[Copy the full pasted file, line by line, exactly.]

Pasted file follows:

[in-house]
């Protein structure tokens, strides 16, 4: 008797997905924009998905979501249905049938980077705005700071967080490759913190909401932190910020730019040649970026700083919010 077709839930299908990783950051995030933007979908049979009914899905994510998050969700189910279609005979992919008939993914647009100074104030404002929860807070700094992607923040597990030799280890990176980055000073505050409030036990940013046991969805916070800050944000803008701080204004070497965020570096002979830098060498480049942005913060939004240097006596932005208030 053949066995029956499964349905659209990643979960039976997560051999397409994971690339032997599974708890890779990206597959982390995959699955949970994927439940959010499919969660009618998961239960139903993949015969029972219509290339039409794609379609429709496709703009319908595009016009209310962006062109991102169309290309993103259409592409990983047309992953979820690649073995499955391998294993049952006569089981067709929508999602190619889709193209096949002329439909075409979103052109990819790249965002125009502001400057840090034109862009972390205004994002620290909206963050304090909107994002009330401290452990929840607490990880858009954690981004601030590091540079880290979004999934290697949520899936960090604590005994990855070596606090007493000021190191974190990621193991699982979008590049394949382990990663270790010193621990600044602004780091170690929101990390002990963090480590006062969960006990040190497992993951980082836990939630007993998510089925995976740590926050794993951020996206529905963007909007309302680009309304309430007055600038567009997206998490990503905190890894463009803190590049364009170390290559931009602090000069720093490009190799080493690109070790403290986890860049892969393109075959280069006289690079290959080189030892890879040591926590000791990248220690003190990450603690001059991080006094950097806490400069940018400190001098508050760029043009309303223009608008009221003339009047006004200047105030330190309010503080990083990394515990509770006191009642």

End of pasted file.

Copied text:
[in-house]
């Protein structure tokens, strides 16, 4: 008797997905924009998905979501249905049938980077705005700071967080490759913190909401932190910020730019040649970026700083919010 077709839930299908990783950051995030933007979908049979009914899905994510998050969700189910279609005979992919008939993914647009100074104030404002929860807070700094992607923040597990030799280890990176980055000073505050409030036990940013046991969805916070800050944000803008701080204004070497965020570096002979830098060498480049942005913060939004240097006596932005208030 053949066995029956499964349905659209990643979960039976997560051999397409994971690339032997599974708890890779990206597959982390995959699955949970994927439940959010499919969660009618998961239960139903993949015969029972219509290339039409794609379609429709496709703009319908595009016009209310962006062109991102169309290309993103259409592409990983047309992953979820690649073995499955391998294993049952006569089981067709929508999602190619889709193209096949002329439909075409979103052109990819790249965002125009502001400057840090034109862009972390205004994002620290909206963050304090909107994002009330401290452990929840607490990880858009954690981004601030590091540079880290979004999934290697949520899936960090604590005994990855070596606090007493000021190191974190990621193991699982979008590049394949382990990663270790010193621990600044602004780091170690929101990390002990963090480590006062969960006990040190497992993951980082836990939630007993998510089925995976740590926050794993951020996206529905963007909007309302680009309304309430007055600038567009997206998490990503905190890894463009803190590049364009170390290559931009602090000069720093490009190799080493690109070790403290986890860049892969393109075959280069006289690079290959080189030892890879040591926590000791990248220690003190990450603690001059991080006094950097806490400069940018400190001098508050760029043009309303223009608008009221003339009047006004200047105030330190309010503080990083990394515990509770006191009642």